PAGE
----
• 11 March: Khmelnytskyi NPP was inspected by the International Atomic Energy Agency on 11 March under the agreement between Ukraine and the IAEA in connection with the Treaty on the Non-Proliferation of Nuclear Weapons. The inspection was carried out by inspectors of the Agency with the participation of an SNRIU inspector. The purpose of the inspection was to verify the absence of undeclared nuclear material and information on the design of the nuclear installation provided to Ukraine in accordance with the Agreement.

Rivne nuclear power plant has four reactors. 

  • 13 September: Three of these reactors were in operation as of 13 September.
  • 22 July: Rivne NPP was inspected by the IAEA under the agreement between Ukraine and the IAEA in connection with the Treaty on the Non-Proliferation of Nuclear Weapons. The inspection was carried out by inspectors of the Agency with the participation of an SNRIU inspector. The purpose of the inspection was to verify the absence of undeclared nuclear material and information on the design of the nuclear installation provided to Ukraine in accordance with the Agreement.

South Ukraine nuclear power plant has three reactors.

  • 19 September: Shelling caused an explosion near the plant, impacting three power lines, but not those connecting the plant to the grid, and damaging windows at the site. All three reactors remained in operation.
  • 13 September: Three of these reactors were in operation on 13 September. 

Chernobyl exclusion zone

The Chernobyl nuclear power plant consisted of 4 operating units and 2 under construction at the time of the accident in April 1986 in Unit 4. It is also the site for an Interim Spent Fuel Facility and a Central Spent Fuel Facility.

  • Unit 1 is being decommissioned; Unit 2 was closed in March 1999; Unit 3 was closed in December 2000; Unit 4, the site of the accident, was initially protected by a Sarcophagus. A New Safe Confinement was built to enclose the existing sarcophagus and moved into position in 2016; Units 5 and 6 were under construction at the time of accident, but were never finished.
  • Construction was completed of an Interim Spent Fuel Storage Facility in 2017. The facility stores and processes spent fuel assemblies from Units 1, 2, and 3.
  • The Central Spent Fuel Storage Facility (CSFSF),  is a dry storage site for used nuclear fuel assemblies from the reactors at KhmelnytskyiRivne and South Ukraine.
  • 25 February: Following reports of higher radiation measurements at the Chernobyl site, Ukraine’s regulatory authority stated that they may have been caused by heavy military vehicles stirring up soil still contaminated from the 1986 accident. The readings reported by the regulator – of up to 9,46 microSieverts per hour – are low and remain within the operational range measured in the Exclusion Zone since it was established, and were therefore judged by the IAEA to not pose any danger to the public.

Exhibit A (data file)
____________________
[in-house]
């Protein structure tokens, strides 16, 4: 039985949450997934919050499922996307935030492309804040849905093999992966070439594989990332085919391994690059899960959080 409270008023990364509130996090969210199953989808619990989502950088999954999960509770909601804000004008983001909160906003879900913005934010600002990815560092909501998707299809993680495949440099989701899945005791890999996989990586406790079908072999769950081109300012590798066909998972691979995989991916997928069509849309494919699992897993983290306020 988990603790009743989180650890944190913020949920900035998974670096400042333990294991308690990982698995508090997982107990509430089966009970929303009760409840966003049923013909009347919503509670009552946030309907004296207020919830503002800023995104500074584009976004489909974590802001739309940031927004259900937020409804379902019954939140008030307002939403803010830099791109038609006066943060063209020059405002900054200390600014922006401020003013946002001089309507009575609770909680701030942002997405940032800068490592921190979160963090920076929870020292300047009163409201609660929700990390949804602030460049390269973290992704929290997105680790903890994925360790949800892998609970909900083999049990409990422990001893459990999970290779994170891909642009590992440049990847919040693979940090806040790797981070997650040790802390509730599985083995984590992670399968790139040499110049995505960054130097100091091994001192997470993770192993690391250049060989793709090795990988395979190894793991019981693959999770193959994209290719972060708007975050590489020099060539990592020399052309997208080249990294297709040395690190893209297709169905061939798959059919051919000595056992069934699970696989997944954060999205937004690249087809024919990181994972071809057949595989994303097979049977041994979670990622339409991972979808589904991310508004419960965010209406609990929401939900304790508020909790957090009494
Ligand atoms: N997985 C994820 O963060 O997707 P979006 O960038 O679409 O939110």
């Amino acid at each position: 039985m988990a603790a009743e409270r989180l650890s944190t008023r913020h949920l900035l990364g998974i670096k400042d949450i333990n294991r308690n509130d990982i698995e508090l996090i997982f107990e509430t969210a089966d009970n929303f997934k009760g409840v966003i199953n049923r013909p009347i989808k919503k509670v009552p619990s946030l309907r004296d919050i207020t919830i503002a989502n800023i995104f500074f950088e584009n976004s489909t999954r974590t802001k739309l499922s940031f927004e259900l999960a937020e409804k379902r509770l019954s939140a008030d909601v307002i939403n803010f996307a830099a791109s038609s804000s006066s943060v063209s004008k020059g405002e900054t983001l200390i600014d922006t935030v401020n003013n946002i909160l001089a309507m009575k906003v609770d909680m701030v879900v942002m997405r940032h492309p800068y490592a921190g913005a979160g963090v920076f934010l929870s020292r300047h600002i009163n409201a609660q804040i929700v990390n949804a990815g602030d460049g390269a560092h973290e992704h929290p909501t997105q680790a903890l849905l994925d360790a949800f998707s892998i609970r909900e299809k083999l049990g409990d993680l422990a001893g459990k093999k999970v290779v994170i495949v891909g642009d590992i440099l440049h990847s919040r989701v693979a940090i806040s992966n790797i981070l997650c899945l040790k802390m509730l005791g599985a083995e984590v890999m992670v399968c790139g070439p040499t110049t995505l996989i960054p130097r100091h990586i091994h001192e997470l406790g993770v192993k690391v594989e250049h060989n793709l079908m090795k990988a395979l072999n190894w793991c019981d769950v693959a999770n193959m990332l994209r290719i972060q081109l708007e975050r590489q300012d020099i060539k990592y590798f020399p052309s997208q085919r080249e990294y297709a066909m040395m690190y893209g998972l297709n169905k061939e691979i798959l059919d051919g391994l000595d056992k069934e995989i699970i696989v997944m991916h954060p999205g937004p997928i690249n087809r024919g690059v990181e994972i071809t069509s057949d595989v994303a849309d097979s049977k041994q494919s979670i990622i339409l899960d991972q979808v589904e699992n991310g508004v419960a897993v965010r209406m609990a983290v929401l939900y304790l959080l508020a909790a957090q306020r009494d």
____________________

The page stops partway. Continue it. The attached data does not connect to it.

• 27 February: No increase in ambient dose rate has been detected in European countries, via the European Radiological Data Exchange Platform (EURDEP).
  • 9 March: The SNRIU informed international partners that the Chernobyl plant had been disconnected from the electricity grid and lost its supply of external power. The SNRIU reported that backup diesel generators were running and had 48 hours of fuel.
  • 13 March: The State Enterprise National Nuclear Energy Generating Company Energoatom announced that two of the damaged electricity lines were now repaired and delivering all required off-site power to the Chernobyl plant.
  • 31 March: The Russian forces that had been in control of the Chernobyl Nuclear Power Plant (NPP) since 24 February had, in writing, transferred control of the NPP to Ukrainian personnel.
  • Ukraine informed the IAEA that during the occupation the site’s analytical laboratories for radiation monitoring had been destroyed and analytical instruments stolen, broken or otherwise disabled.
  • 11 May: Remote transmission of safeguards data from the plant to the IAEA was fully re-established and radiation detectors were once again transmitting data from the area around the plant.

National Science Center, Kharkov Institute of Physics and Technology

The Kharkov Institute of Physics and Technology is the site of an experimental nuclear reactor used for research and to produce isotopes for medical and industrial use. The installation was placed in a deep subcritical state (“long-term shutdown”) mode on 24 February 2022.

  • 6 March: Information received from the State Nuclear Regulatory Inspectorate of Ukraine is that the facility was damaged by shelling on 6 March and 25 June but did not cause any increase in radiation levels at the site. Initial reports were that a substation was destroyed; cables for the air conditioner cooling systems of the linear accelerator cluster gallery were damaged, and that heating of the entire complex was damaged.
  • 25 June: Additional damage to the buildings and infrastructure of the site occurred affecting the ventilation systems of the special ventilation system and the main building of the installation, the cooling system of the accelerator’s klystron gallery, the emergency power supply system diesel generators and the cladding of the installation’s main building.

State Interregional Specialised Plants for Radioactive Waste Management (SISP) of UkrDO Radon – Kyiv Branch

The Kyiv Branch of SISP is used to store disused radioactive sources that had been applied in medical treatments, industrial uses, and scientific research. 

  • 26 February: News organisations reported that this facility was struck by a bomb or missile; however it is now confirmed that the facility has not been damaged and operation of the its automatic monitoring system has been restored. There are no reports of radiological releases.
See also